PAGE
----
The present invention describes a monolithic wavelength converter assembly that provides for optical signal regeneration or amplification without using electronic circuits. The monolithic wavelength converter assembly uses a common layer structure and includes a widely-tunable laser and interconnected traveling-wave photodetector (TWPD) and traveling-wave modulator (TWM) for improved efficiency and signal bandwidth compared to lumped element embodiments. In addition, a semiconductor optical amplifier (SOA) may precede the TWPD to preamplify the input signal to improve electrical signal level, modulation extinction, output optical signal level or wavelength conversion efficiency. Preferably, the monolithic wavelength converter assembly can be integrated in arrays of devices on a single semiconductor chip.
Either parallel or series connections between the TWPD and TWM may be used to provide desirable solutions for a given set of specifications. Using a series connection, an input signal on a first lightwave with a first wavelength creates an electrical signal in the TWPD that propagates along an interconnecting electrical transmission line to the TWM where the electrical signal is imprinted onto a second lightwave with a second selectable wavelength derived from the widely-tunable laser. Using a parallel connection, the TWPD and TWM are positioned side-by-side within an electrical transmission line such that an electrical signal generated by the TWPD in response to an input signal on a first lightwave with a first wavelength simultaneously propagates along the TWM where the electrical signal is imprinted onto a second lightwave with a second selectable wavelength derived from the widely-tunable laser.
The interconnecting transmission lines between the traveling-wave photodetector and the traveling-wave modulator and between the traveling-wave modulator and load resistor are used as impedance transformers to provide for enhanced wavelength conversion performance over some signal bandwidth. For example, the interconnecting electrical transmission line is terminated in resistance RL. In a first embodiment, an electrical impedance of the TWPD, interconnecting electrical transmission line and TWM all are equal to RL. In a second embodiment, an electrical impedance of the TWPD, interconnecting electrical transmission line, TWM and RL are different, but are chosen to maximize an optical-to-optical signal conversion efficiency or output signal level.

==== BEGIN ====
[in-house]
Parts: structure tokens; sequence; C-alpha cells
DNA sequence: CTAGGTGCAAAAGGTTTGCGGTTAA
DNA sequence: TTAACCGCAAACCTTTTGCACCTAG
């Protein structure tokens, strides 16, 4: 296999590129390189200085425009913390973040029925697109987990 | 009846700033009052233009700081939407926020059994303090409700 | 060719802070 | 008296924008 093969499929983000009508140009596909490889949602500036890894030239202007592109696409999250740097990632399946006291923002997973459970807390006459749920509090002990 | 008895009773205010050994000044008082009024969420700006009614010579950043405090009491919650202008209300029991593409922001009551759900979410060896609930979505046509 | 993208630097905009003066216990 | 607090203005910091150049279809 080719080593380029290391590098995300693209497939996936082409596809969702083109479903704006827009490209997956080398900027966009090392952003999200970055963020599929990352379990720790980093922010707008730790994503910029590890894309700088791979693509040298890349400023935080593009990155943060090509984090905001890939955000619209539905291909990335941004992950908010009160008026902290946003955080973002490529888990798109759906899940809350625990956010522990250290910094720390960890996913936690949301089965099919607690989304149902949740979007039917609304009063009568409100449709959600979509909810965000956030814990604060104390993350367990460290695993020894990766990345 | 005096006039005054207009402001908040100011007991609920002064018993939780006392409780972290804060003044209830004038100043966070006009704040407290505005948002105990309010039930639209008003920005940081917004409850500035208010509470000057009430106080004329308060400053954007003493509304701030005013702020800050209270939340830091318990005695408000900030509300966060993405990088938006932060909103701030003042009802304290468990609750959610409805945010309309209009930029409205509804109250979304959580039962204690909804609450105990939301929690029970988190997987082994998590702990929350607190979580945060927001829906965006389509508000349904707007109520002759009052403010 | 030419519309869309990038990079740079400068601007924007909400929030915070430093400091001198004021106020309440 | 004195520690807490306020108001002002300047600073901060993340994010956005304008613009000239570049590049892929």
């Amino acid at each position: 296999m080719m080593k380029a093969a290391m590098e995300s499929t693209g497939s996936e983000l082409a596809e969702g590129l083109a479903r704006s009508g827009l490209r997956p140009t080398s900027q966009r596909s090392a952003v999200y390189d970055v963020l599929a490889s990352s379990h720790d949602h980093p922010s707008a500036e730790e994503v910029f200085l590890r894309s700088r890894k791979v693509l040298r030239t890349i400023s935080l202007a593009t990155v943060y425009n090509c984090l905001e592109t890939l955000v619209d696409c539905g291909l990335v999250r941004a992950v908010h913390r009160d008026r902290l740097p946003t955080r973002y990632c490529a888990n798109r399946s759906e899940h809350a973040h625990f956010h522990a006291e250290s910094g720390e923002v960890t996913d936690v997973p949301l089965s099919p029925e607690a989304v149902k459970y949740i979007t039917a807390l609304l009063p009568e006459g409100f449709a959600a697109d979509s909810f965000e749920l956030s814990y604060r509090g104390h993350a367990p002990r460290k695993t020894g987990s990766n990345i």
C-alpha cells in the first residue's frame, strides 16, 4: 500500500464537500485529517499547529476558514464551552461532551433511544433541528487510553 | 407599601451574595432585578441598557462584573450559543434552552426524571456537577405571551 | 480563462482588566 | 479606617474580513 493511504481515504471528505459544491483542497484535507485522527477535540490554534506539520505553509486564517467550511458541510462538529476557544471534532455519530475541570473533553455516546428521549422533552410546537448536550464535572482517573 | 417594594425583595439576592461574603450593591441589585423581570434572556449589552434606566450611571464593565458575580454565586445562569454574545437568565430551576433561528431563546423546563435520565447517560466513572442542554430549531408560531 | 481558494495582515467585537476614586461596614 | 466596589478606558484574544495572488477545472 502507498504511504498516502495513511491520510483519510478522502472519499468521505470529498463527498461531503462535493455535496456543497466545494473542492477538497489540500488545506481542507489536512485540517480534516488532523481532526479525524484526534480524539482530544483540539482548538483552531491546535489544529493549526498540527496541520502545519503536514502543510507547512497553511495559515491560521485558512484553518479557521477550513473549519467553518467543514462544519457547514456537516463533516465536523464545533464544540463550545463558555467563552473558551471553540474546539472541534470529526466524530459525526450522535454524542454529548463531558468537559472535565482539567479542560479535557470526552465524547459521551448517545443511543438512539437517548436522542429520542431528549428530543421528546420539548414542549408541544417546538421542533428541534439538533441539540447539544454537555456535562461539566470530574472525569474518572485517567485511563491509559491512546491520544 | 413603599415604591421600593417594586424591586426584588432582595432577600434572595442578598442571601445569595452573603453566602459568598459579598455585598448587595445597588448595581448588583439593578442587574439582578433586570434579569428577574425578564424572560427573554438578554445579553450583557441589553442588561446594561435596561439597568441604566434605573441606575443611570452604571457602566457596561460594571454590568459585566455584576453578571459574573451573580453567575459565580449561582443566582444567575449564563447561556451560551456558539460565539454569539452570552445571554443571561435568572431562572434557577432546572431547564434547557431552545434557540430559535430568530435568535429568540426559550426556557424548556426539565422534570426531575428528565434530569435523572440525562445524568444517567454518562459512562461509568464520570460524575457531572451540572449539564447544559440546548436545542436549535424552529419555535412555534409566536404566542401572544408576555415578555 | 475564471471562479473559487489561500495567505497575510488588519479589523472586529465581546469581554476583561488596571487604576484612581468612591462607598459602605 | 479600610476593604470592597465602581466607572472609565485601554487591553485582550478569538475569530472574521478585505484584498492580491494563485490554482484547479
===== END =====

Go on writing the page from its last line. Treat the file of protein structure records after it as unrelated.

Preferably, the TWPD is a high saturation power photodetector with minimal length and capacitance that are compatible with the monolithic wavelength converter technology platform. An effective bandgap of an absorber within the TWPD is decreased from larger than a photon energy to lower than the photon energy from an input to an output of the TWPD.
Referring now to the drawings in which like reference numbers represent corresponding parts throughout:
In the following description of the preferred embodiment, reference is made to the accompanying drawings which form a part hereof, and in which is shown by way of illustration a specific embodiment in which the invention may be practiced. It is to be understood that other embodiments may be utilized and structural changes may be made without departing from the scope of the present invention.
Traveling-wave optoelectronic wavelength conversion is provided by a monolithic optoelectronic integrated circuit that includes an interconnected traveling-wave photodetector and traveling-wave optical modulator with a widely tunable laser source. Embodiments with either parallel and series connections between the photodetector and modulator are included. An input signal modulated onto a first optical wavelength develops a traveling wave voltage on the transmission line electrodes of the traveling-wave photodetector, and this voltage is coupled via a transmission line of the same characteristic impedance to the transmission line electrodes of the traveling-wave optical modulator to modulate the signal onto a second optical wavelength derived from the tunable laser. The traveling wave voltage is then terminated in a load resistor having the same characteristic impedance as the photodetector and modulator transmission lines. In an alternative embodiment, the interconnecting transmission line and the load resistor have different impedances than the photodetector and modulator, in order to provide better impedance matching over some signal bandwidth. Because of this impedance matching and the fact that the traveling wave voltage travels at nearly the same velocity as the optical waves, highly efficient wavelength conversion over a wide signal bandwidth is provided.
In all cases, the traveling-wave optoelectronic wavelength converter assemblies 10 are desirably formed on a single semiconductor chip, and arrays of the same or different embodiments can also be formed on a single semiconductor chip using the same wafer layer structure and fabrication procedure. Only one optical input and one optical output is required to carry the signal to and from the chip, and all electrical connections are DC bias connections, except for the case of an external load/monitoring resistor, which requires an extension of the RF electrical transmission line to this port.